Algeria, Egypt, Jordan, Morocco and Tunisia have joined together to expedite the deployment of concentrated solar power (CSP) and exploit the region’s vast solar energy resources.
To increase energy security, strengthen regional integration and promote industrial growth and diversiﬁcation, Algeria, Egypt, Jordan, Morocco and Tunisia have joined together to expedite the deployment of concentrated solar power (CSP) and exploit the region’s vast solar energy resources.
These countries of the Middle East and North Africa (MENA) region have developed and are now implementing an investment plan under the Clean Technology Fund (CTF) that aims to:
Deploy about 1 GW of generation capacity, amounting to about 15 percent of the projected global pipeline and a two-fold increase in the current global installed Concentrated Solar Thermal Power capacity.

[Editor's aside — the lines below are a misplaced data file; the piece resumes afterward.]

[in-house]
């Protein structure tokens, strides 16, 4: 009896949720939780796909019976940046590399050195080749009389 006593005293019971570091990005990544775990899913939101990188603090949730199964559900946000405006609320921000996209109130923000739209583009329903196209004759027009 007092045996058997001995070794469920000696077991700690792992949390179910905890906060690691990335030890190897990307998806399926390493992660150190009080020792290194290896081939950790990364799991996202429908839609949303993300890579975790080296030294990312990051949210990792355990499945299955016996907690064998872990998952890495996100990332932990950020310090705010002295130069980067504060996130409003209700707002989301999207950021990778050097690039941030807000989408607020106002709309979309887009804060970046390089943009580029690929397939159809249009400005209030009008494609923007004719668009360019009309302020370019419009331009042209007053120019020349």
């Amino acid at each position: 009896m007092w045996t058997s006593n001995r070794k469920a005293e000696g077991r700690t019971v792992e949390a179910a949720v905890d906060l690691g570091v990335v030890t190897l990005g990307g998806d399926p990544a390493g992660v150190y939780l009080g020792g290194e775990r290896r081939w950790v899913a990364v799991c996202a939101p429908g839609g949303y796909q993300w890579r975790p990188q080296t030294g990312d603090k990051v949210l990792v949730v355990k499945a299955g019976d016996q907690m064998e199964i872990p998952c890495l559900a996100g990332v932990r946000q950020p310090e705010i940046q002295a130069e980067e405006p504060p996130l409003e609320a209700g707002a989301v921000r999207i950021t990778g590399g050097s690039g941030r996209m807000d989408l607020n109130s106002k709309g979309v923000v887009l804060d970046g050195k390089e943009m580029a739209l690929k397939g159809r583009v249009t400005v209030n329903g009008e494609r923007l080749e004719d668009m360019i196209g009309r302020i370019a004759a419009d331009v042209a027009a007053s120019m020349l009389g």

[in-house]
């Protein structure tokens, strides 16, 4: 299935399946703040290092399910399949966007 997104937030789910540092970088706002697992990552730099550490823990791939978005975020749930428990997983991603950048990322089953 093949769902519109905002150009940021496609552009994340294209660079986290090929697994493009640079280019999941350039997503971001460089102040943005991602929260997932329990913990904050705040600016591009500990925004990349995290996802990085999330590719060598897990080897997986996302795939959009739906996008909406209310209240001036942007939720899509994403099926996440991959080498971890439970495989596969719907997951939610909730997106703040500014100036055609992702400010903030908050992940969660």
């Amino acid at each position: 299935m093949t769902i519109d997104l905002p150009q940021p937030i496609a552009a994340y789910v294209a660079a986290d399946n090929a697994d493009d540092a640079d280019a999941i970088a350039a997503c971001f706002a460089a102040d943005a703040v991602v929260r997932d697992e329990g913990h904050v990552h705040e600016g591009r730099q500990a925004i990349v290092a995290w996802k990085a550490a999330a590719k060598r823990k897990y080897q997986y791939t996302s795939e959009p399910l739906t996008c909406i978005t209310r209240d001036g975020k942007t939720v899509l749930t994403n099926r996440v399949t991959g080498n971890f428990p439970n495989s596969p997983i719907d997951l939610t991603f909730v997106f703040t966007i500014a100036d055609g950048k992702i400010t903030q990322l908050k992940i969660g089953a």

Leverage more than USD 4.8 billion in public and private investments for CSP plants, thereby more than doubling current global investments in CSP.
Support associated transmission infrastructure in the Maghreb and Mashreq for domestic supply and exports. The plan is part of the Mediterranean grid enhancement that will enable the scale-up of CSP through market integration in the region.
This joint workshop, hosted by the African Development Bank (AfDB) and the World Bank Group, will review the status of projects under the MENA CSP investment plan and share knowledge and lessons from the recently-launched 120-160 MW CSP plant project at Ouarzazate, Morocco and CSP projects in countries outside of the MENA region.
Representatives of governments and electricity companies from these MENA countries will attend, as will other countries, key industry players and international financial institutions invited to share their experiences in CSP.
Keeping on track and communicating lessons learned are critical to the success of the MENA CSP Scale-Up Initiative whose proposed project pipeline is expected to avoid or reduce about 1.7 million tons of carbon dioxide per year (at 24 percent CF) from the energy sectors of the countries involved. This would amount to around 1% of the total energy sector CO2 emissions and about half a percent of the total emissions from these countries. If the program is successful and replicated, the global benefits would be far larger.